Brand new name, same great cause: the UMass Medicine Cancer Walk All are invited to kick off breakfast for 13th annual walk to benefit cancer research
By Sandra GrayUMass Medical School Communications
Thousands of people participated in the 2010 Walk to Cure Cancer, now called the UMass Medicine Cancer Walk.
The kick off breakfast for this year’s walk will take place Thursday, June 16, in the Lazare Research Building. Returning team leaders and any members of the UMass Medical School and UMass Memorial community interested in learning more about becoming a team leader for the Sept. 25 walk are invited to attend. Breakfast will be served beginning at 7:30 a.m., with the formal program following taking place from 8 to 9 a.m.
Attendees will hear the inspirational story of 18-year-old cancer survivor and keynote speaker Hayley Johnston, who was only 17 when she was diagnosed with Hodgkin’s Lymphoma and spent much of her senior year of high school either in treatment or at home. But with the help of new advances in medicine and a skilled team at the UMass Memorial Cancer Center of Excellence, her story has a happy ending: she beat cancer while successfully graduating from St. Peter Marian High School.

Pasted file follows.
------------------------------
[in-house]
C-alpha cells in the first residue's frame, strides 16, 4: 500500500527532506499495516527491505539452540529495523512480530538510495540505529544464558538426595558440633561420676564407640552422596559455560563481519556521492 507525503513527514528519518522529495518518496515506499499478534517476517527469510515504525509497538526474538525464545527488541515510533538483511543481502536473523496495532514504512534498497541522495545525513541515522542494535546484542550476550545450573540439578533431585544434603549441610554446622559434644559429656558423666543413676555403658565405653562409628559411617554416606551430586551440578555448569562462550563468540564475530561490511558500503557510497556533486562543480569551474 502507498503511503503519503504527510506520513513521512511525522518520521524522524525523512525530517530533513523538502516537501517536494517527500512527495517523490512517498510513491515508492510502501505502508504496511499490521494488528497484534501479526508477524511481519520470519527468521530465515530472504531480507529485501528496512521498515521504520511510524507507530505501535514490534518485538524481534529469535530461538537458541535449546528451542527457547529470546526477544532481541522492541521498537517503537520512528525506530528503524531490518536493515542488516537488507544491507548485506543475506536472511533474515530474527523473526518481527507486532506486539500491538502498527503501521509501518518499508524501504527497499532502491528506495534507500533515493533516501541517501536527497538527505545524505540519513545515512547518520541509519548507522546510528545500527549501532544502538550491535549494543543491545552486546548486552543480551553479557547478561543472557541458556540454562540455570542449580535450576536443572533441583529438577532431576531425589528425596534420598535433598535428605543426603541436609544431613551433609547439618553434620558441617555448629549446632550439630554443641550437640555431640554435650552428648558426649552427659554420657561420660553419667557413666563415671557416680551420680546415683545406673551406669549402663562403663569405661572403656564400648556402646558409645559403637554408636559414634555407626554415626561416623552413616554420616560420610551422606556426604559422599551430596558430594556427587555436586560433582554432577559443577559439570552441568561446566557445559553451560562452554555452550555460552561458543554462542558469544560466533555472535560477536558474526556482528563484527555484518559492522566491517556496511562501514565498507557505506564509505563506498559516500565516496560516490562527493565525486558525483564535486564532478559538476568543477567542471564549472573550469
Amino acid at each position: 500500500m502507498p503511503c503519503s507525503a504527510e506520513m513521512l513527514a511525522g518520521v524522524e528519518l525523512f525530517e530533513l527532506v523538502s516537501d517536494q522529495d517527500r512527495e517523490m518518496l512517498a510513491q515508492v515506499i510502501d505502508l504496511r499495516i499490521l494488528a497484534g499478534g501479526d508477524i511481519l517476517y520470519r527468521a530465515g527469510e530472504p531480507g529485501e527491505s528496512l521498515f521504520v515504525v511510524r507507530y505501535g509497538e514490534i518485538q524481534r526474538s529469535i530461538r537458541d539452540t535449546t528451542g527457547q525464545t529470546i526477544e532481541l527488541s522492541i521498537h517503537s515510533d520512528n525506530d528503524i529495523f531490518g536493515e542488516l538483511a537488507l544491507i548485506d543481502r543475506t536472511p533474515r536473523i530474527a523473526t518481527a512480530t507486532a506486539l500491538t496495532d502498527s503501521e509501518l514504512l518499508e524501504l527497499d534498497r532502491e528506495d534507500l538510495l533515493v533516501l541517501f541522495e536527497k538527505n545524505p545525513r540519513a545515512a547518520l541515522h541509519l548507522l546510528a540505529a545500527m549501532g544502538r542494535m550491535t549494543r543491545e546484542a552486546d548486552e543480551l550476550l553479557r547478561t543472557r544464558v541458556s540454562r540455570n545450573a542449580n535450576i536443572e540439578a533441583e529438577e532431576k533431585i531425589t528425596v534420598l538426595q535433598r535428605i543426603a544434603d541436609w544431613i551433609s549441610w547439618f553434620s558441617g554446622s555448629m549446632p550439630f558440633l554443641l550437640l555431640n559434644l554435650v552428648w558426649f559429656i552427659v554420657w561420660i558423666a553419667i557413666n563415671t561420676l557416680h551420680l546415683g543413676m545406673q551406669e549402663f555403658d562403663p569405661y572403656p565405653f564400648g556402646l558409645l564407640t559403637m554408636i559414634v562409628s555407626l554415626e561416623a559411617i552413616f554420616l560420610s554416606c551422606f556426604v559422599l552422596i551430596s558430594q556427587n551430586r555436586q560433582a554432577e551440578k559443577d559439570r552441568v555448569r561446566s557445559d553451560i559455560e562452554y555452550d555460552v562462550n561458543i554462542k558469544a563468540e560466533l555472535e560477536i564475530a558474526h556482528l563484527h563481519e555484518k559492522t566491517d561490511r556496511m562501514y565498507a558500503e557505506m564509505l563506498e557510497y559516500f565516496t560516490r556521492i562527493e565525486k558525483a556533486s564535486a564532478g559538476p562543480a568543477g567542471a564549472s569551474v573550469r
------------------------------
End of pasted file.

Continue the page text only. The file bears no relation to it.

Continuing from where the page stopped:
Also headlining the event will be Robert Haynes, Jr., retiring president of the Massachusetts AFL-CIO who, along with UMass Medical School and UMass Memorial leadership, established the Walk to Cure Cancer. Emceeing the proceedings will be local radio personality Greg Byrne, co-host of The Morning Show on WSRS 96.1 FM, the media sponsor for the UMass Medicine Cancer Walk. Information about forming teams and soliciting financial supporters will be provided.
To date, funds raised by the five-mile walk have supported research studies, state-of-the-art laboratory facilities and equipment and, most importantly, the world-renowned scientists and medical professionals of UMass Medical School and UMass Memorial who are collaborating to find a cure.
“The history of the UMass Medicine Cancer Walk is one that demonstrates the power of community and grassroots fundraising. The name was changed to more closely identify the event and fundraising with the tremendous research institutions it support,” said event manager Laura Liston. “People participate because they know their efforts go toward building their cancer center—and because their efforts can mean life for people like Hayley Johnston.”